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What the UK Cyber Security Council does

The purpose of the UK Cyber Security Council (“the Council”) is to support the UK Government’s National Cyber Security Strategy to make the UK the safest place to live and work online, and aims to leverage all available expertise, relevant standards and guidance to deliver practical advice to the profession.

The Council:

  • champions the cyber security profession across the UK
  • provides broad representation for the industry
  • accelerates awareness; and
  • promotes excellence in the profession.

It does this by:

  • delivering thought leadership, career tools and education resources to the cyber security sector and those seeking to enter the sector
  • helping influence government, industry and academia with the aim of developing and promoting UK cyber security excellence globally; and
  • growing the UK’s cyber security skills base


Our four focus areas


Professional development

A key purpose of the Council is to support the professional development of those working in or aspiring to work in the cyber security profession. It also seeks to support employers and individuals as they make career-shaping decisions about the need for cyber security skills, development and recognition through certification and Chartered Status.

The Council achieves this by:

  • mapping routes into and through the cyber security profession
  • signposting essential skills
  • defining career pathways
  • removing complexity; and
  • demystifying the profession

With an objective of ensuring a common level of knowledge for those aspiring to or achieving the appropriate grades, the Council’s work includes establishing a professional qualification framework, mapping criteria to appropriate skills and qualifications including The Cyber Security Body of Knowledge (CyBOK).


Outreach and diversity in cyber security to develop the next generation

Supporting and improving diversity in the UK cyber security sector is at the forefront of the Council’s aims, to broaden the skills base and overcome actual and perceived barriers to entry and progression.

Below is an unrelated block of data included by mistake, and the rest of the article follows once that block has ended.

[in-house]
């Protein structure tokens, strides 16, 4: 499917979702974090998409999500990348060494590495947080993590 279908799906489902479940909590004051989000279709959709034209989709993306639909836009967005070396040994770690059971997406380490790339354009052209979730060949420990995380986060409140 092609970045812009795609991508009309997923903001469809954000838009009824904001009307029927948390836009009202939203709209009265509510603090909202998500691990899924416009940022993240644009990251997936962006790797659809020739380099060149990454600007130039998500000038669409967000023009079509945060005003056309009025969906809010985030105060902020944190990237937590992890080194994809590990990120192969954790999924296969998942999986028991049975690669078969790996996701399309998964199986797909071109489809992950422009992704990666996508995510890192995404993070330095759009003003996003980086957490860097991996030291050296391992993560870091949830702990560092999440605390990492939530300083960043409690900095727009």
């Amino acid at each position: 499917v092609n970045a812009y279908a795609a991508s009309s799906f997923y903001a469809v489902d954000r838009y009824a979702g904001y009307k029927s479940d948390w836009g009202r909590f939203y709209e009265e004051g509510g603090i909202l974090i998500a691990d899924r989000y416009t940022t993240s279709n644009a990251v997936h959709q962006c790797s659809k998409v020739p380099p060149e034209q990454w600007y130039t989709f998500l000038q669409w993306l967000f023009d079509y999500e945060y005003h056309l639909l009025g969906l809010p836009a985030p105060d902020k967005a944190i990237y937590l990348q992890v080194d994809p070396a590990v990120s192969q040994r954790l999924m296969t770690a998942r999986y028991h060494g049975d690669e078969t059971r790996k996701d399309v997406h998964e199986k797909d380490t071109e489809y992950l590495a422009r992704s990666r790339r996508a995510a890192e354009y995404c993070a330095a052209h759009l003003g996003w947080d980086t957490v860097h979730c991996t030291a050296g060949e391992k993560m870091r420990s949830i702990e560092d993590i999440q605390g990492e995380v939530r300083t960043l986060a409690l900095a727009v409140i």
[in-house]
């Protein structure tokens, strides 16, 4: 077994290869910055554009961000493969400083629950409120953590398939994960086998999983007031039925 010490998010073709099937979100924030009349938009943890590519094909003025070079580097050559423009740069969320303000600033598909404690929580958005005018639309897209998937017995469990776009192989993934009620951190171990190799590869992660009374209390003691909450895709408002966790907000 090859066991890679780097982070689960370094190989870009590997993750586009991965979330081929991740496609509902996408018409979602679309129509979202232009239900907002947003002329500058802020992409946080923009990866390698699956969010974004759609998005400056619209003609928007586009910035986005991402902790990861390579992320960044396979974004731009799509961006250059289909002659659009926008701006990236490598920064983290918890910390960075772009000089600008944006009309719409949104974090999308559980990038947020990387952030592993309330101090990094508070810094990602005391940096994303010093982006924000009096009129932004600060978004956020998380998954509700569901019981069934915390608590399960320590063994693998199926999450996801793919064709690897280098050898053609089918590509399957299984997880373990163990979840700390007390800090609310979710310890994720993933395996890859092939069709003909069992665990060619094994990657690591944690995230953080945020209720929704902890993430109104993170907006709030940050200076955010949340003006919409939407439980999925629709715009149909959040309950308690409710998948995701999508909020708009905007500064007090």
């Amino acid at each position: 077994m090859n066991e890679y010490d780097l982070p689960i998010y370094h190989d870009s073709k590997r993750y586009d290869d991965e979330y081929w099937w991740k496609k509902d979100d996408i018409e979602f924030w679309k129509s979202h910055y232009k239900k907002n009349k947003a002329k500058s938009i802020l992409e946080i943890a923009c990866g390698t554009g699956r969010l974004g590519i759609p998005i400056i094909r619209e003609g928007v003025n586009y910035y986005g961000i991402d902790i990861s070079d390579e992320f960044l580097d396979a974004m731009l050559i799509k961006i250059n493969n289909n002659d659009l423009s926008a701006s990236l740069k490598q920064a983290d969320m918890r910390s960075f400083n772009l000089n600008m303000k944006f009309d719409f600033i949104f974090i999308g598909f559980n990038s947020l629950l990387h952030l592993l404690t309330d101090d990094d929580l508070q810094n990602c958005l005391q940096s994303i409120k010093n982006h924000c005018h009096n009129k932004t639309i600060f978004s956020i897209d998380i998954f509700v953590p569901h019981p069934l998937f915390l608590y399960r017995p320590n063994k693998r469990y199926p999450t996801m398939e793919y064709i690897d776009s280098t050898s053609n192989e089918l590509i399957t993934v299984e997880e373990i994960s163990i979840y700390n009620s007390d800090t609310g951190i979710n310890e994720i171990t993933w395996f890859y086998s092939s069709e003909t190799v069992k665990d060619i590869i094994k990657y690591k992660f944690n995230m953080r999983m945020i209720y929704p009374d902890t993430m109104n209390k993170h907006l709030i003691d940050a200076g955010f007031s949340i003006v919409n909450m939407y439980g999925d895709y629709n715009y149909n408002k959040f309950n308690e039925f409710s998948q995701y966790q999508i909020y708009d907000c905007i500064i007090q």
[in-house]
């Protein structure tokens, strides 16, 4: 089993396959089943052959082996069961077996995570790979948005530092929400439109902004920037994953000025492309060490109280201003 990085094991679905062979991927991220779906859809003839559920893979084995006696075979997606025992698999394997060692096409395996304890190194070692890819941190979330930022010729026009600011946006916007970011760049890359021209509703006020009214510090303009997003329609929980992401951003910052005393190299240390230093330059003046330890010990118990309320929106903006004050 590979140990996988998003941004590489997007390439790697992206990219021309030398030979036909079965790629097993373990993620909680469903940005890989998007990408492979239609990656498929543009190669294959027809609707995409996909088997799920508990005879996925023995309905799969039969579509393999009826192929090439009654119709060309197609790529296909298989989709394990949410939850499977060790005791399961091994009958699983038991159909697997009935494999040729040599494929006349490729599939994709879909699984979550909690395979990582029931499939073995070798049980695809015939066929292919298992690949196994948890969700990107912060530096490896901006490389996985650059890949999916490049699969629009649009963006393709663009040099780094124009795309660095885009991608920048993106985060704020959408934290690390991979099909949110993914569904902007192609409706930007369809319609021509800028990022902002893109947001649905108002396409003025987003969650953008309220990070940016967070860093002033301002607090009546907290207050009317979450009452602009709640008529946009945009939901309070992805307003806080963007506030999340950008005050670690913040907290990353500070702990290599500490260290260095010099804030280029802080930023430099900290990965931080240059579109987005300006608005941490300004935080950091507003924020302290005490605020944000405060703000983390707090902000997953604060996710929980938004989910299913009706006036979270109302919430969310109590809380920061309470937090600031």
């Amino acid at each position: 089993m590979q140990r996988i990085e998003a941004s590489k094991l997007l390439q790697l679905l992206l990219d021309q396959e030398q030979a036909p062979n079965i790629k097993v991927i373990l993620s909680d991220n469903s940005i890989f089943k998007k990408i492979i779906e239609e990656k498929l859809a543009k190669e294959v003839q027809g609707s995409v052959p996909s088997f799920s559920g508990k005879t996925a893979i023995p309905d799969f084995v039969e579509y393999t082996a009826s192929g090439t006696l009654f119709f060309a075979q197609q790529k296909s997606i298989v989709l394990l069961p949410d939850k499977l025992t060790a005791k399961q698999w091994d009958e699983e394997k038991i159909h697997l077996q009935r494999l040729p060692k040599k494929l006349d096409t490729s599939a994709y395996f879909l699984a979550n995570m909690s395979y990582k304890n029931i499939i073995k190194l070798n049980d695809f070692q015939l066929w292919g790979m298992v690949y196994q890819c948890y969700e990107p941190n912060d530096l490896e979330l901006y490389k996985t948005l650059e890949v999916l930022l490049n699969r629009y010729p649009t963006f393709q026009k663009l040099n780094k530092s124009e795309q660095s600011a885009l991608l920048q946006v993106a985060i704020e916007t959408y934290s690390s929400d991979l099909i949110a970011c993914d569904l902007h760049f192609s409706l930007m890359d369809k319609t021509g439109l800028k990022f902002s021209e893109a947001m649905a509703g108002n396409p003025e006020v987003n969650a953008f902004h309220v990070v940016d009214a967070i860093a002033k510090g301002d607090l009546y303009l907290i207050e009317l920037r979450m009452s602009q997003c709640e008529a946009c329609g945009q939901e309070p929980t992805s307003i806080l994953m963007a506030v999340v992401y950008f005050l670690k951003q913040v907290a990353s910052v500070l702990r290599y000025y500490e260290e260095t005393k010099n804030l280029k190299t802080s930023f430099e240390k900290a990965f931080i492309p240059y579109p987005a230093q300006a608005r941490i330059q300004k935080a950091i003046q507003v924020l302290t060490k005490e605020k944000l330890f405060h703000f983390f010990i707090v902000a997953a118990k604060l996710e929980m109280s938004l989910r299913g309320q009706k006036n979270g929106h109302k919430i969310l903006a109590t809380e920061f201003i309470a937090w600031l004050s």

Core to achieving this will be building a vibrant and inclusive national network of industry, government and education partners to provide nationwide events to attract people into the cyber security community from all parts of society, promote dialogue and the sharing of best practice.

The Council will promote cyber security as an attractive and rewarding career option for people of all ages, including those recently in education and those already in work looking to career change or progress on an existing cyber path.

Find more details on the Council's emphasis on diversity and inclusivity here.


Professional ethics

Building and maintaining public confidence is a core principle of the Council. At the heart of the Council’s operations and Terms of Reference is a Code of Ethics for the participating organisations as well as individual professionals. These provide the guiding principles within which the participating organisations and individual professionals can demonstrate good practice.


Thought leadership and influence

The Council recognises that those in the profession need strong leadership in all areas that their decisions involve – technical, business and risk/cost, while those yet to enter it need guidance and clear direction on how to successfully join the sector, develop their skills and progress a long and successful career. Through a variety of content and engagement platforms, the Council is structured to provide coordinated strong leadership to the profession and industry in the UK, as well as outside of the cyber security sector.

The Council’s role enables it to engage with and inform Government policy and regulation development by:

  • acting as an expert body
  • identifying where new policies are required; and
  • advising on regulations or statutes that include an aspect of cyber security.

The Council will also help to forge and nurture essential international links, while working with industry and regulators to further the cause of the sector and to ensure needs are understood on both sides. The Council’s remit also includes working with standards bodies to agree those standards that define cyber security (which includes but will be wider than the ISO 27000 series).